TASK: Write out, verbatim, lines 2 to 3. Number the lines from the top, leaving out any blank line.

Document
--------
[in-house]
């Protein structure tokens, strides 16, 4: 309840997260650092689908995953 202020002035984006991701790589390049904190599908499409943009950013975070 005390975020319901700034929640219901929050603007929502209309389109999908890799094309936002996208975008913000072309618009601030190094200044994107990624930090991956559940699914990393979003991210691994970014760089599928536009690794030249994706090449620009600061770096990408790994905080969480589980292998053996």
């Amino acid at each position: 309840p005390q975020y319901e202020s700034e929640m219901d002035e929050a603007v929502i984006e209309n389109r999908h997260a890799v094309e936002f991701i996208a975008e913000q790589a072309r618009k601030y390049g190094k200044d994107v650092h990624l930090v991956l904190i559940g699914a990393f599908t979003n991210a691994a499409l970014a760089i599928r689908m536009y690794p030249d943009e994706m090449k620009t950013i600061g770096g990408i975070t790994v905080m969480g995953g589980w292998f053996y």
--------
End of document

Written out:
């Protein structure tokens, strides 16, 4: 309840997260650092689908995953 202020002035984006991701790589390049904190599908499409943009950013975070 005390975020319901700034929640219901929050603007929502209309389109999908890799094309936002996208975008913000072309618009601030190094200044994107990624930090991956559940699914990393979003991210691994970014760089599928536009690794030249994706090449620009600061770096990408790994905080969480589980292998053996």
């Amino acid at each position: 309840p005390q975020y319901e202020s700034e929640m219901d002035e929050a603007v929502i984006e209309n389109r999908h997260a890799v094309e936002f991701i996208a975008e913000q790589a072309r618009k601030y390049g190094k200044d994107v650092h990624l930090v991956l904190i559940g699914a990393f599908t979003n991210a691994a499409l970014a760089i599928r689908m536009y690794p030249d943009e994706m090449k620009t950013i600061g770096g990408i975070t790994v905080m969480g995953g589980w292998f053996y």